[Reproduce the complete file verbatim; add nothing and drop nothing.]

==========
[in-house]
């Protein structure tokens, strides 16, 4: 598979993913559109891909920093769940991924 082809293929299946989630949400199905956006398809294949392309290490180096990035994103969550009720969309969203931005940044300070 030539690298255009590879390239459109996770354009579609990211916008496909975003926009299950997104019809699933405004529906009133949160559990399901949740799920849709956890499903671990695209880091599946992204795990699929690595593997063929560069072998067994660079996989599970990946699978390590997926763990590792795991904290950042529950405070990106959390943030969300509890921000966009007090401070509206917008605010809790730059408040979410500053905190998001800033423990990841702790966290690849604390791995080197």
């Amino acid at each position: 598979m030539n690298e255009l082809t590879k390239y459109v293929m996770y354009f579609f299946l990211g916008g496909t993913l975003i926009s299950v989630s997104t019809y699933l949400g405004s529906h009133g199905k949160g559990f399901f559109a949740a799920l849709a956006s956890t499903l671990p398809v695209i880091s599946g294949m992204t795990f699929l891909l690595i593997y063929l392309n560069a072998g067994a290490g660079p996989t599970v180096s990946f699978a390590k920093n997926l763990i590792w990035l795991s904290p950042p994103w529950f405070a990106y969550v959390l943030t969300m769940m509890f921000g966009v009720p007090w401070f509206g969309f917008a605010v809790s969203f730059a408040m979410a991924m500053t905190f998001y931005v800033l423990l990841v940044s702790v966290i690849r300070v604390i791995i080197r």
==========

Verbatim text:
[in-house]
């Protein structure tokens, strides 16, 4: 598979993913559109891909920093769940991924 082809293929299946989630949400199905956006398809294949392309290490180096990035994103969550009720969309969203931005940044300070 030539690298255009590879390239459109996770354009579609990211916008496909975003926009299950997104019809699933405004529906009133949160559990399901949740799920849709956890499903671990695209880091599946992204795990699929690595593997063929560069072998067994660079996989599970990946699978390590997926763990590792795991904290950042529950405070990106959390943030969300509890921000966009007090401070509206917008605010809790730059408040979410500053905190998001800033423990990841702790966290690849604390791995080197």
């Amino acid at each position: 598979m030539n690298e255009l082809t590879k390239y459109v293929m996770y354009f579609f299946l990211g916008g496909t993913l975003i926009s299950v989630s997104t019809y699933l949400g405004s529906h009133g199905k949160g559990f399901f559109a949740a799920l849709a956006s956890t499903l671990p398809v695209i880091s599946g294949m992204t795990f699929l891909l690595i593997y063929l392309n560069a072998g067994a290490g660079p996989t599970v180096s990946f699978a390590k920093n997926l763990i590792w990035l795991s904290p950042p994103w529950f405070a990106y969550v959390l943030t969300m769940m509890f921000g966009v009720p007090w401070f509206g969309f917008a605010v809790s969203f730059a408040m979410a991924m500053t905190f998001y931005v800033l423990l990841v940044s702790v966290i690849r300070v604390i791995i080197r």